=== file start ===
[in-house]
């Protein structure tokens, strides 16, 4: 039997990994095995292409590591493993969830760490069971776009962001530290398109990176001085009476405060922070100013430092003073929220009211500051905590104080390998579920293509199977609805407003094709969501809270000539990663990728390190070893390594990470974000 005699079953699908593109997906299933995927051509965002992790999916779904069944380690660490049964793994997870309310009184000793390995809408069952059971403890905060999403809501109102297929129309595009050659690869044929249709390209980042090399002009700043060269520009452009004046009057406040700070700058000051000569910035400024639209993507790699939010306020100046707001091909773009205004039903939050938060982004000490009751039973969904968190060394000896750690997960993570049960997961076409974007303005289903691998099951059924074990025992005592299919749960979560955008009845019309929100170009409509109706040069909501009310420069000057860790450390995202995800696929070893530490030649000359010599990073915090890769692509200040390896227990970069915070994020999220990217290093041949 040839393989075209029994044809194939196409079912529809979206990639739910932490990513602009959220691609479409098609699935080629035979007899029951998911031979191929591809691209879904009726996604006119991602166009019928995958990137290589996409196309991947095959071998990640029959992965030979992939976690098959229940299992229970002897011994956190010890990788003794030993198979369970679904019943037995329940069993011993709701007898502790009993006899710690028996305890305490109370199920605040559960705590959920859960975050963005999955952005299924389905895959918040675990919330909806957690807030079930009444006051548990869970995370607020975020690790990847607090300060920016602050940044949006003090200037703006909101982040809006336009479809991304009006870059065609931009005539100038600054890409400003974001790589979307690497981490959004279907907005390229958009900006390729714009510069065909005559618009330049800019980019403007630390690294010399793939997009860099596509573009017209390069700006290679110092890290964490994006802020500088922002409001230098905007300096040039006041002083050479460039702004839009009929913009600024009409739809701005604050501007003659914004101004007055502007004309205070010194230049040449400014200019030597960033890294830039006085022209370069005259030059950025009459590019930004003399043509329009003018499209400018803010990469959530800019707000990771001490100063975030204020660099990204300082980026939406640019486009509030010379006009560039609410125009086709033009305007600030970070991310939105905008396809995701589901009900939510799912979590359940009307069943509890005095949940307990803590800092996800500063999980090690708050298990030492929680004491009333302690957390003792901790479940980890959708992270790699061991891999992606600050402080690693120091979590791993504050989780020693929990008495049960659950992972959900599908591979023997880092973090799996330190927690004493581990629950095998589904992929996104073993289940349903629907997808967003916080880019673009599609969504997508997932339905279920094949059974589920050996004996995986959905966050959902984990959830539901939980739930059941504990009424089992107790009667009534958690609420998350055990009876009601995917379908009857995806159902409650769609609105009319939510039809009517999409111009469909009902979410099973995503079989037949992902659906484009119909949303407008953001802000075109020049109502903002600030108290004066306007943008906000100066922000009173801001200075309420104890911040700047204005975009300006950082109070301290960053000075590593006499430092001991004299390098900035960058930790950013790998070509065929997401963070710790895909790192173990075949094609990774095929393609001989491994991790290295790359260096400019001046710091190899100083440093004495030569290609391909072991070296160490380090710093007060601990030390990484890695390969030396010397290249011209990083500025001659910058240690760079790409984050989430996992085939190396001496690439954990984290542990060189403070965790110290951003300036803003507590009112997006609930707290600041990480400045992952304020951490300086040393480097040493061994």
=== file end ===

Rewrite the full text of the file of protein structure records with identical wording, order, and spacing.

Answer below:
[in-house]
């Protein structure tokens, strides 16, 4: 039997990994095995292409590591493993969830760490069971776009962001530290398109990176001085009476405060922070100013430092003073929220009211500051905590104080390998579920293509199977609805407003094709969501809270000539990663990728390190070893390594990470974000 005699079953699908593109997906299933995927051509965002992790999916779904069944380690660490049964793994997870309310009184000793390995809408069952059971403890905060999403809501109102297929129309595009050659690869044929249709390209980042090399002009700043060269520009452009004046009057406040700070700058000051000569910035400024639209993507790699939010306020100046707001091909773009205004039903939050938060982004000490009751039973969904968190060394000896750690997960993570049960997961076409974007303005289903691998099951059924074990025992005592299919749960979560955008009845019309929100170009409509109706040069909501009310420069000057860790450390995202995800696929070893530490030649000359010599990073915090890769692509200040390896227990970069915070994020999220990217290093041949 040839393989075209029994044809194939196409079912529809979206990639739910932490990513602009959220691609479409098609699935080629035979007899029951998911031979191929591809691209879904009726996604006119991602166009019928995958990137290589996409196309991947095959071998990640029959992965030979992939976690098959229940299992229970002897011994956190010890990788003794030993198979369970679904019943037995329940069993011993709701007898502790009993006899710690028996305890305490109370199920605040559960705590959920859960975050963005999955952005299924389905895959918040675990919330909806957690807030079930009444006051548990869970995370607020975020690790990847607090300060920016602050940044949006003090200037703006909101982040809006336009479809991304009006870059065609931009005539100038600054890409400003974001790589979307690497981490959004279907907005390229958009900006390729714009510069065909005559618009330049800019980019403007630390690294010399793939997009860099596509573009017209390069700006290679110092890290964490994006802020500088922002409001230098905007300096040039006041002083050479460039702004839009009929913009600024009409739809701005604050501007003659914004101004007055502007004309205070010194230049040449400014200019030597960033890294830039006085022209370069005259030059950025009459590019930004003399043509329009003018499209400018803010990469959530800019707000990771001490100063975030204020660099990204300082980026939406640019486009509030010379006009560039609410125009086709033009305007600030970070991310939105905008396809995701589901009900939510799912979590359940009307069943509890005095949940307990803590800092996800500063999980090690708050298990030492929680004491009333302690957390003792901790479940980890959708992270790699061991891999992606600050402080690693120091979590791993504050989780020693929990008495049960659950992972959900599908591979023997880092973090799996330190927690004493581990629950095998589904992929996104073993289940349903629907997808967003916080880019673009599609969504997508997932339905279920094949059974589920050996004996995986959905966050959902984990959830539901939980739930059941504990009424089992107790009667009534958690609420998350055990009876009601995917379908009857995806159902409650769609609105009319939510039809009517999409111009469909009902979410099973995503079989037949992902659906484009119909949303407008953001802000075109020049109502903002600030108290004066306007943008906000100066922000009173801001200075309420104890911040700047204005975009300006950082109070301290960053000075590593006499430092001991004299390098900035960058930790950013790998070509065929997401963070710790895909790192173990075949094609990774095929393609001989491994991790290295790359260096400019001046710091190899100083440093004495030569290609391909072991070296160490380090710093007060601990030390990484890695390969030396010397290249011209990083500025001659910058240690760079790409984050989430996992085939190396001496690439954990984290542990060189403070965790110290951003300036803003507590009112997006609930707290600041990480400045992952304020951490300086040393480097040493061994």